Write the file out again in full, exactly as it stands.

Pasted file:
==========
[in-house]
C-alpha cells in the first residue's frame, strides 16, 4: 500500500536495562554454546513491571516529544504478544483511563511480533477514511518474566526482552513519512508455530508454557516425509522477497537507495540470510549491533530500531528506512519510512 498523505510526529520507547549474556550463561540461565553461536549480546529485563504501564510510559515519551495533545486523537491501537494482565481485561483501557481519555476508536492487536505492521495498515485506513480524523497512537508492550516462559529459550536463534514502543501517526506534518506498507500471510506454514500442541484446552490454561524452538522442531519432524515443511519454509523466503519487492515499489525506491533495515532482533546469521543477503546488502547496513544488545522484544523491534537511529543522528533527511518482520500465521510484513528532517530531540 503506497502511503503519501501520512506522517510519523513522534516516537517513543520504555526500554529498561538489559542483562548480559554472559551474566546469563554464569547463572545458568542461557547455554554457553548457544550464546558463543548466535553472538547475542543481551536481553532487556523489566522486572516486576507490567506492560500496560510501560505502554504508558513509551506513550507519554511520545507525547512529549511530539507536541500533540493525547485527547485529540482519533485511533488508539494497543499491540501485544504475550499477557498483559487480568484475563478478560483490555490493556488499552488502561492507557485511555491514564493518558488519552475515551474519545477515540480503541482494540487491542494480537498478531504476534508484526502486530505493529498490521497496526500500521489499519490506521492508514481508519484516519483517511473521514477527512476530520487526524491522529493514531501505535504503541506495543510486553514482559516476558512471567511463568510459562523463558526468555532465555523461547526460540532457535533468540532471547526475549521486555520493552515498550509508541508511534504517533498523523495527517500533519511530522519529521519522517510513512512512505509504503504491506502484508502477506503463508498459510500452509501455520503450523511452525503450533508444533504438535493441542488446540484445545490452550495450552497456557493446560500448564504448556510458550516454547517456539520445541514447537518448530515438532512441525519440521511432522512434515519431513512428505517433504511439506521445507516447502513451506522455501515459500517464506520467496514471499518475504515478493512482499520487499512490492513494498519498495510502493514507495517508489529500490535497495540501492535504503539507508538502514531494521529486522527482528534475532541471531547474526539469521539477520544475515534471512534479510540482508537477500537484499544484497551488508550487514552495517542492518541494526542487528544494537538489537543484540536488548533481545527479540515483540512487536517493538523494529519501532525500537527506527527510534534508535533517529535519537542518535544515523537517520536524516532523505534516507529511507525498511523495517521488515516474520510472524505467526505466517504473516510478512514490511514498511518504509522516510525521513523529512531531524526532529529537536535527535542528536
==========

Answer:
[in-house]
C-alpha cells in the first residue's frame, strides 16, 4: 500500500536495562554454546513491571516529544504478544483511563511480533477514511518474566526482552513519512508455530508454557516425509522477497537507495540470510549491533530500531528506512519510512 498523505510526529520507547549474556550463561540461565553461536549480546529485563504501564510510559515519551495533545486523537491501537494482565481485561483501557481519555476508536492487536505492521495498515485506513480524523497512537508492550516462559529459550536463534514502543501517526506534518506498507500471510506454514500442541484446552490454561524452538522442531519432524515443511519454509523466503519487492515499489525506491533495515532482533546469521543477503546488502547496513544488545522484544523491534537511529543522528533527511518482520500465521510484513528532517530531540 503506497502511503503519501501520512506522517510519523513522534516516537517513543520504555526500554529498561538489559542483562548480559554472559551474566546469563554464569547463572545458568542461557547455554554457553548457544550464546558463543548466535553472538547475542543481551536481553532487556523489566522486572516486576507490567506492560500496560510501560505502554504508558513509551506513550507519554511520545507525547512529549511530539507536541500533540493525547485527547485529540482519533485511533488508539494497543499491540501485544504475550499477557498483559487480568484475563478478560483490555490493556488499552488502561492507557485511555491514564493518558488519552475515551474519545477515540480503541482494540487491542494480537498478531504476534508484526502486530505493529498490521497496526500500521489499519490506521492508514481508519484516519483517511473521514477527512476530520487526524491522529493514531501505535504503541506495543510486553514482559516476558512471567511463568510459562523463558526468555532465555523461547526460540532457535533468540532471547526475549521486555520493552515498550509508541508511534504517533498523523495527517500533519511530522519529521519522517510513512512512505509504503504491506502484508502477506503463508498459510500452509501455520503450523511452525503450533508444533504438535493441542488446540484445545490452550495450552497456557493446560500448564504448556510458550516454547517456539520445541514447537518448530515438532512441525519440521511432522512434515519431513512428505517433504511439506521445507516447502513451506522455501515459500517464506520467496514471499518475504515478493512482499520487499512490492513494498519498495510502493514507495517508489529500490535497495540501492535504503539507508538502514531494521529486522527482528534475532541471531547474526539469521539477520544475515534471512534479510540482508537477500537484499544484497551488508550487514552495517542492518541494526542487528544494537538489537543484540536488548533481545527479540515483540512487536517493538523494529519501532525500537527506527527510534534508535533517529535519537542518535544515523537517520536524516532523505534516507529511507525498511523495517521488515516474520510472524505467526505466517504473516510478512514490511514498511518504509522516510525521513523529512531531524526532529529537536535527535542528536